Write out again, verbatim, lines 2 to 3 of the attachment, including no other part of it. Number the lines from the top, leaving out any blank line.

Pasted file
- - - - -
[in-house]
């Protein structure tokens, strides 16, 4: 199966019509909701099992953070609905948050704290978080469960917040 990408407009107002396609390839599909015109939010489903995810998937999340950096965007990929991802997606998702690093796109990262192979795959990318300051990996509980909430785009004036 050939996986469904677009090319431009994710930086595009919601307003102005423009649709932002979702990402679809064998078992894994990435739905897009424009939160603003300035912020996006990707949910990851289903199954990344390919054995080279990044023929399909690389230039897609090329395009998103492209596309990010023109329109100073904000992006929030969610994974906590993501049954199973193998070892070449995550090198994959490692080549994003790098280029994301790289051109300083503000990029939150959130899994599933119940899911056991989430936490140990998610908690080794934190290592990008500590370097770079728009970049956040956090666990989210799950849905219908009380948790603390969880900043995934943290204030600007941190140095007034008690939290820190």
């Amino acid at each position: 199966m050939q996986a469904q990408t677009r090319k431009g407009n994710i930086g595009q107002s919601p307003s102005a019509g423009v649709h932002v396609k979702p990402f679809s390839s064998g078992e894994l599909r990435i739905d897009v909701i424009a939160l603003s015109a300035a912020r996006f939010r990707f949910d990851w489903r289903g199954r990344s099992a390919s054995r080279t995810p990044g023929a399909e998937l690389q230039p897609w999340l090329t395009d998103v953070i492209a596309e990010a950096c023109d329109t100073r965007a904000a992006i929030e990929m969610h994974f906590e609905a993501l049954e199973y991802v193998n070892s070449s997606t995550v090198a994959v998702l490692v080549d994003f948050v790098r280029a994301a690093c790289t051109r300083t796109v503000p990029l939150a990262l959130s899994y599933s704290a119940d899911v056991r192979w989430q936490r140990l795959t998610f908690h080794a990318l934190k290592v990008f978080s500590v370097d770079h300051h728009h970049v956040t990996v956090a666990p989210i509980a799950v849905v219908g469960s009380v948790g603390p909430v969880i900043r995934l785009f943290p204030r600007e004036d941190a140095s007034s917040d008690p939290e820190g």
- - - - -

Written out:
């Protein structure tokens, strides 16, 4: 199966019509909701099992953070609905948050704290978080469960917040 990408407009107002396609390839599909015109939010489903995810998937999340950096965007990929991802997606998702690093796109990262192979795959990318300051990996509980909430785009004036 050939996986469904677009090319431009994710930086595009919601307003102005423009649709932002979702990402679809064998078992894994990435739905897009424009939160603003300035912020996006990707949910990851289903199954990344390919054995080279990044023929399909690389230039897609090329395009998103492209596309990010023109329109100073904000992006929030969610994974906590993501049954199973193998070892070449995550090198994959490692080549994003790098280029994301790289051109300083503000990029939150959130899994599933119940899911056991989430936490140990998610908690080794934190290592990008500590370097770079728009970049956040956090666990989210799950849905219908009380948790603390969880900043995934943290204030600007941190140095007034008690939290820190």
């Amino acid at each position: 199966m050939q996986a469904q990408t677009r090319k431009g407009n994710i930086g595009q107002s919601p307003s102005a019509g423009v649709h932002v396609k979702p990402f679809s390839s064998g078992e894994l599909r990435i739905d897009v909701i424009a939160l603003s015109a300035a912020r996006f939010r990707f949910d990851w489903r289903g199954r990344s099992a390919s054995r080279t995810p990044g023929a399909e998937l690389q230039p897609w999340l090329t395009d998103v953070i492209a596309e990010a950096c023109d329109t100073r965007a904000a992006i929030e990929m969610h994974f906590e609905a993501l049954e199973y991802v193998n070892s070449s997606t995550v090198a994959v998702l490692v080549d994003f948050v790098r280029a994301a690093c790289t051109r300083t796109v503000p990029l939150a990262l959130s899994y599933s704290a119940d899911v056991r192979w989430q936490r140990l795959t998610f908690h080794a990318l934190k290592v990008f978080s500590v370097d770079h300051h728009h970049v956040t990996v956090a666990p989210i509980a799950v849905v219908g469960s009380v948790g603390p909430v969880i900043r995934l785009f943290p204030r600007e004036d941190a140095s007034s917040d008690p939290e820190g």